By Darin McQuoid
All are out of breath from the simple task of carrying their kayaks down a footpath to the headwaters of the River Teesta. Four thousand metres above sea level in the northern Indian state of Sikkim, an intrepid team of kayakers attempt to run what is possibly the steepest flowing river on the planet!
The world’s seventh largest country, India is too large to fully experience in one trip. Sikkim is a state with a rich and storied past, tucked away in the far North-east between Nepal, Tibet and Bhutan. Sharing more cultural traits with Nepal than southern India, but lacking in rampant Western tourism, Sikkim is a great place to explore off the beaten path. The team came to Sikkim for one specific river; the Teesta. Flowing off the world’s third highest mountain, Kangchenjunga (8,586m), the river loses elevation in a dramatic manner, averaging an incredible 112 metres per kilometre for 100 kilometres.
Heading to arguably the steepest sustained gradient in the world and minimal beta, the group doesn’t know what to expect. It takes four long days of driving, from near sea level to over 4,000 metres. Law dictates hiring a local guide in north Sikkim and Targain warns them that the river will be too steep to kayak. The culture has changed with the elevation gain as much as the flora and fauna. It looks like a slice of west Asian culture high up in north Sikkim, only 30 kilometres from Tibet and 1,500 kilometres from New Delhi. Ice melts on the side of the road as drysuits are put on. They had planned to put-in at Lake Tso Lhamo, but military restrictions halt the jeep in Thangu Valley. No one complains because all are out of breath from the simple task of carrying their kayaks down a footpath to the headwaters of the River Teesta. Through the valley the river is unremarkable for rapids yet exhausting thanks to the elevation. The scenery makes it worthwhile though, with towering snow-capped peaks above and Bhuddist prayer flags lining the sides of the river. The road crosses at the end of the valley and the team pulls off the river.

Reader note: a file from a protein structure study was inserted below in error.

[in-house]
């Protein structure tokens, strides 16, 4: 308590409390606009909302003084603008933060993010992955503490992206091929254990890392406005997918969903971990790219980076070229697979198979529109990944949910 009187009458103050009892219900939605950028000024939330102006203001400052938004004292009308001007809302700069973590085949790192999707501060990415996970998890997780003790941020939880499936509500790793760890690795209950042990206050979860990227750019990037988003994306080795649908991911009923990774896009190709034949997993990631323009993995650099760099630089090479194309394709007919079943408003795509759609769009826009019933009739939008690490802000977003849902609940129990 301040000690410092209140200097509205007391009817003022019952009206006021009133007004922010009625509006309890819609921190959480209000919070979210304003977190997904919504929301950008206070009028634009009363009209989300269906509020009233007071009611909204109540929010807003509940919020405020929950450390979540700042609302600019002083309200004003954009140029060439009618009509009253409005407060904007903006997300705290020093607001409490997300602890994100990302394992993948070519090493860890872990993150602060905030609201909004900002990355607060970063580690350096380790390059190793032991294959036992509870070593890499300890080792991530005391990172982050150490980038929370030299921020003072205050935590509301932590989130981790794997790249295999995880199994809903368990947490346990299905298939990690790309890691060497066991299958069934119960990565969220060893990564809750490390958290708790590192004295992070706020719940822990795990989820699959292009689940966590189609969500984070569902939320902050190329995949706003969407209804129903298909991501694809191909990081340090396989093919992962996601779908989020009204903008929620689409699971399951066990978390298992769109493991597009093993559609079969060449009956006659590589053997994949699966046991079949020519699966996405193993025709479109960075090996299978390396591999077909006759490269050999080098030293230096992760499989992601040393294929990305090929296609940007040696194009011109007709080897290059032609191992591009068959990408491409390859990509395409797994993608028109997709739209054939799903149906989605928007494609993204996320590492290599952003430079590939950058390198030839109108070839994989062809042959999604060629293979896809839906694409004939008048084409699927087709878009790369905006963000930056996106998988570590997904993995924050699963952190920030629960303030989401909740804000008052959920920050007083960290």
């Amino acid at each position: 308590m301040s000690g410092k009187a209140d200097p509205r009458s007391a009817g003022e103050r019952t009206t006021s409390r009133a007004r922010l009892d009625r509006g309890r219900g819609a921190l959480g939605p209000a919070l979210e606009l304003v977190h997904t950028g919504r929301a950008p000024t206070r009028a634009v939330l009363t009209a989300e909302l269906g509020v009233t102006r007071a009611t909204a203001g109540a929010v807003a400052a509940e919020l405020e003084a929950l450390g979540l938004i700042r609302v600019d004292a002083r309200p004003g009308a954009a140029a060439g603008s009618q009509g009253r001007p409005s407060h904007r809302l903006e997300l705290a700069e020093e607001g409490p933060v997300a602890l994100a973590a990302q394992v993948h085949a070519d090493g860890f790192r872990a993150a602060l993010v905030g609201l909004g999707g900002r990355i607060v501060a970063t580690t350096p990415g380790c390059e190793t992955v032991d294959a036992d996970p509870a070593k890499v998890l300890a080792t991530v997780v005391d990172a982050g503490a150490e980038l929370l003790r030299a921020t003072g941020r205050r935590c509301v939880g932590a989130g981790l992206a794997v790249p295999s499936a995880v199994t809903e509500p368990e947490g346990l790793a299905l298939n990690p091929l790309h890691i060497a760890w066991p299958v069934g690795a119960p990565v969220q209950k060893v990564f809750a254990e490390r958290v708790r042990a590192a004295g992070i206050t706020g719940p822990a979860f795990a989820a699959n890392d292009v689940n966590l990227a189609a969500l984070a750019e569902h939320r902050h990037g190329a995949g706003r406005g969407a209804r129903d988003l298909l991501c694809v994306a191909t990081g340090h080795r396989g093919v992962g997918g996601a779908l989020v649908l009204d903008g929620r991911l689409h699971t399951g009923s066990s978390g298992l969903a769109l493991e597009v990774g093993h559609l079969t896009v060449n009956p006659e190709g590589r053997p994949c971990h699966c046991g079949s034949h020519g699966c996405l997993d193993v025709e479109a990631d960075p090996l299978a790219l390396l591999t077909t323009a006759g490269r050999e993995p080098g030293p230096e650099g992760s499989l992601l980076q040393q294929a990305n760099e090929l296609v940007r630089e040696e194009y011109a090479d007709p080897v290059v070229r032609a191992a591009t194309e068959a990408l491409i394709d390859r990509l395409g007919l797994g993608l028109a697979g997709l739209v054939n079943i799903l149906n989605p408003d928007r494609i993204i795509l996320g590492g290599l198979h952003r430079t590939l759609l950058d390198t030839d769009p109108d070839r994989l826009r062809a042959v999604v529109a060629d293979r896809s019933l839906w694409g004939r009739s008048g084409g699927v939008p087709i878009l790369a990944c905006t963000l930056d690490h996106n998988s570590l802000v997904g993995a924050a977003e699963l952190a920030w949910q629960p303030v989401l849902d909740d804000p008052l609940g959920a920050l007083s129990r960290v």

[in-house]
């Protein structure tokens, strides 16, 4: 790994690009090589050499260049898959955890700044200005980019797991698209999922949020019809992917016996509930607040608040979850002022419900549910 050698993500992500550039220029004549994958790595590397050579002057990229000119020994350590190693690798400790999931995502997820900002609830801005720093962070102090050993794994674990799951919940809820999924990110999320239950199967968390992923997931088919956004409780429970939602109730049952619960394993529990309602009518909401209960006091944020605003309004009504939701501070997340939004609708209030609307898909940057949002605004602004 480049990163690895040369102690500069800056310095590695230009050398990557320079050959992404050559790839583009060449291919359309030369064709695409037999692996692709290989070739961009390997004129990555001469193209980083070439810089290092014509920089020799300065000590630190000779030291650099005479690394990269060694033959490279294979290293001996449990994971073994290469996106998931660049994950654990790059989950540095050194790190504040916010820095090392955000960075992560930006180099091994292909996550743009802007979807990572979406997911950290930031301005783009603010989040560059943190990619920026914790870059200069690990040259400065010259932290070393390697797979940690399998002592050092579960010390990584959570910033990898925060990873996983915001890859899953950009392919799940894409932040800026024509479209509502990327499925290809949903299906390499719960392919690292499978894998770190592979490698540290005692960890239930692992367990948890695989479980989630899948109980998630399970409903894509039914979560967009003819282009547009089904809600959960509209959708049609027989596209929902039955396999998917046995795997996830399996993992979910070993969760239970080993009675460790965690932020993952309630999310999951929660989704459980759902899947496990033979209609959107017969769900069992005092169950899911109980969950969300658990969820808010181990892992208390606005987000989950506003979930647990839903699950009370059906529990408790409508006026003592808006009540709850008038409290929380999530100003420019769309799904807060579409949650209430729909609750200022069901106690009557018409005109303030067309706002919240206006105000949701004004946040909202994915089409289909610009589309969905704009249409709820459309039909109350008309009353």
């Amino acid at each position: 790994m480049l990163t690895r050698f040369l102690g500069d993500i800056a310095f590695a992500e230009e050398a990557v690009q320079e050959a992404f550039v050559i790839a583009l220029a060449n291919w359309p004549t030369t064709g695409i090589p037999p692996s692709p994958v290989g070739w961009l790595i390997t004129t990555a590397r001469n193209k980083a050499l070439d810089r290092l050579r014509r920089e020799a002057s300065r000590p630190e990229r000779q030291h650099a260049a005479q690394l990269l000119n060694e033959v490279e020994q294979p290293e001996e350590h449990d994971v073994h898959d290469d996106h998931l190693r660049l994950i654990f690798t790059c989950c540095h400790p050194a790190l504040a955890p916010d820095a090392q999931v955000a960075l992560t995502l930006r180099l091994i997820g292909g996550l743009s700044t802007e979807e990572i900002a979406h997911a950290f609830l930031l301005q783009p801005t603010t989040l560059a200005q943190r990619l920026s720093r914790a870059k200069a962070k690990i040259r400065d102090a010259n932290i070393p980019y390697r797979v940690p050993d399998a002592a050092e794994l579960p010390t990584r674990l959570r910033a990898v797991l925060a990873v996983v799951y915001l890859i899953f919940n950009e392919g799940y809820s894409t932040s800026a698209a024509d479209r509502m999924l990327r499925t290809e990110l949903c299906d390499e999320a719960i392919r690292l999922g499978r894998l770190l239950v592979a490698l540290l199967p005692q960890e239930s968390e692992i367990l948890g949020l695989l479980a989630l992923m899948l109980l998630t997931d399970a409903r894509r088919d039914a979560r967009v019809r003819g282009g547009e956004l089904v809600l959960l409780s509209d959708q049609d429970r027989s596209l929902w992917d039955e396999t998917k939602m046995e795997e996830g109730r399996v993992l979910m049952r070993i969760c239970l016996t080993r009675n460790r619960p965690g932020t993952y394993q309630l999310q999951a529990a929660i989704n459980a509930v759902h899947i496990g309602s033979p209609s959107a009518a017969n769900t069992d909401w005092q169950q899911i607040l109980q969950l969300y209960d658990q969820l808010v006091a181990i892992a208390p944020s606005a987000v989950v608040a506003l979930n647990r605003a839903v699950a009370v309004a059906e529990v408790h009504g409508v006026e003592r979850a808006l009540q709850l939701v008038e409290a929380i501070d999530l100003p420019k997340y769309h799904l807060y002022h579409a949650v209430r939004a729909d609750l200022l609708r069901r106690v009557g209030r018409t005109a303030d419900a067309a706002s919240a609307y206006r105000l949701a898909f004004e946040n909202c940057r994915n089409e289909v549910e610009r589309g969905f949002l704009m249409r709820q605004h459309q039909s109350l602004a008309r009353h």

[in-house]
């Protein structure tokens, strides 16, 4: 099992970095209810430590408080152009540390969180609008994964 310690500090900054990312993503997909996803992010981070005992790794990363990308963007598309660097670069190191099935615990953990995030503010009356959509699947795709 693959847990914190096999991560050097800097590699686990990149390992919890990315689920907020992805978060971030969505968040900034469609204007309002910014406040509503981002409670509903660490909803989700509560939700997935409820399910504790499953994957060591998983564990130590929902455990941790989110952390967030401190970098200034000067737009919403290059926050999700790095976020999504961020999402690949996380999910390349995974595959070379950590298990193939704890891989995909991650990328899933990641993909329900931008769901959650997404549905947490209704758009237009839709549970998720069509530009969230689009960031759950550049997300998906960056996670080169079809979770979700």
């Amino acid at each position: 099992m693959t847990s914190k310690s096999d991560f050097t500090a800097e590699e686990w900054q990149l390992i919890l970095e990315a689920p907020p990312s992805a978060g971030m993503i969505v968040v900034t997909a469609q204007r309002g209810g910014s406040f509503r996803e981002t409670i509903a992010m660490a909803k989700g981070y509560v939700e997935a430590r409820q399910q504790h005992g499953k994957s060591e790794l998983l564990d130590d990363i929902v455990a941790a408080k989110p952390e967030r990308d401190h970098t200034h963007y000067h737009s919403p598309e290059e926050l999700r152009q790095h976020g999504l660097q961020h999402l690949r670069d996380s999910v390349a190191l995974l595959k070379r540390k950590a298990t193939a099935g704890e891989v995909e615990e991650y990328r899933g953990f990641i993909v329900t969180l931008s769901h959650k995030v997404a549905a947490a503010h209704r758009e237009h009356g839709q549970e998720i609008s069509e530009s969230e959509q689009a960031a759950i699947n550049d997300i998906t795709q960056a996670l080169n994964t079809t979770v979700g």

Below Thangu Valley
for six kilometres, the Teesta is simply too steep for the team to kayak. This is a rare occurrence in whitewater kayaking on a river of this volume. Day after day the team spends their time running each section of the river possible. It seems like every section of river the team as able to descend is sandwiched between impossibly steep sections often boxed into narrow gorges. After a week full of action one last section of the Teesta is attempted.
Kayaks are packed with overnight gear as the river enters another deep canyon of unknown length. Perhaps the wisest – the elder team member decides not to put on to this section of river. The rest of the team pushes downstream, only to find that the river is once again too steep and literally goes underground in a quarter mile boulder field. Like ants through a gravel pile, the team spends eight hours negotiating the portage, only to find that there is just too much water in the riverbed. Already spent, the only option is to bushwhack a thousand feet out of the canyon and find the road. Relief is palpable when they can hear their local guide calling for them at the edge of a small mountain village. Perhaps Targain really did know all along.
While the team didn’t attain the classic whitewater they’d dreamed of finding in the upper reaches of the Teesta, there is classic whitewater to be found in Sikkim. Lower stretches of the river see commercial rafting business blooming and there are many rarely done rivers and plenty of more feasible rivers to explore in Sikkim.